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Juvenile gangs are no longer the "rascals" of the "Our Gang" comedies, nor are they filled with the romantic characters of "West Side Story". They are not even a uniquely American phenomenon. Juvenile gangs are composed of young people with a child's emotional maturity who wield adult weapons. Understanding the sources of alienation and isolation in these young people's lives is only the first step a humane society needs to take toward reintroducing them as productive citizens.

The social disorganization theory criminologists and other social scientists look at many things when trying to explain what causes criminal behavior. It follows that sociologists have developed social structure theories in an effort to link criminal behavior patterns to socioeconomic forces and other social environmental factors. (Kelly, 2000, p. 531).

Society and Social Class

Juvenile gang members are typically community outcasts; alienated low-achieving adolescents from dysfunctional families who find a supportive environment within a gang. Many gang members may come from affluent family backgrounds or be successful students, but bow to overwhelming peer pressure to join a gang. Gang affiliation has been linked to the teen's home life and the friends they associate with. In the following viewpoint, Lewis Yablonsky, 1997 contends that children who grow up in abusive and dysfunctional homes or who have parents who abuse drugs are more likely to participate in gang violence than children who have nurturing parents. According to Yablonsky 1997, substance-abusing parents are self-centered and unable to teach their children how to be caring and compassionate. In addition, he asserts that abused or neglected children develop low self-esteem and have little regard for their well-being, which leads to self-destructive behavior such as joining a gang.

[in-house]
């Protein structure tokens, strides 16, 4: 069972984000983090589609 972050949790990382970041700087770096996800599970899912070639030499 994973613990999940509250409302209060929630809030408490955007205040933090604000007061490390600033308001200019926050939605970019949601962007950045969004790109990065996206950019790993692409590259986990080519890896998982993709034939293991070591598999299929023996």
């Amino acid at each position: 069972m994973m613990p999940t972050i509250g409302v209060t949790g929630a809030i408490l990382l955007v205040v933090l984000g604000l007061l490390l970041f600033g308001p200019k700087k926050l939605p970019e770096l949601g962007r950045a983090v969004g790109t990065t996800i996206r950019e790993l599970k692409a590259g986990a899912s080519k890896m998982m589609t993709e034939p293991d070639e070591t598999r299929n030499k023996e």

In large cities, their suburbs look like third world countries. Community centers, recreational areas, libraries many times do not exist and jobs are nearly impossible to find. What they have most of is abandoned buildings, liquor stores, and adult entertainment. Men and women are dealing drugs, drinking, or just passing time on street corners (Joan Serra Hoffman, 2004). Community and city official should clean up these areas instead of putting more money into other areas. Adding community centers in abandoned buildings like girls and boys clubs. Giving incentives to businesses that would go back into the community and allow business owners to hire people from within the community. Buildings that are not salvageable should be torn down and build community parks. Today's budget cuts are not helping in these areas; they are cutting funds to parks, pools, and community centers. In the absence of these types of facilities, the long summer days and nights without entertainment means teens will find something else to do; which could lead to destructive behaviors or gang activities.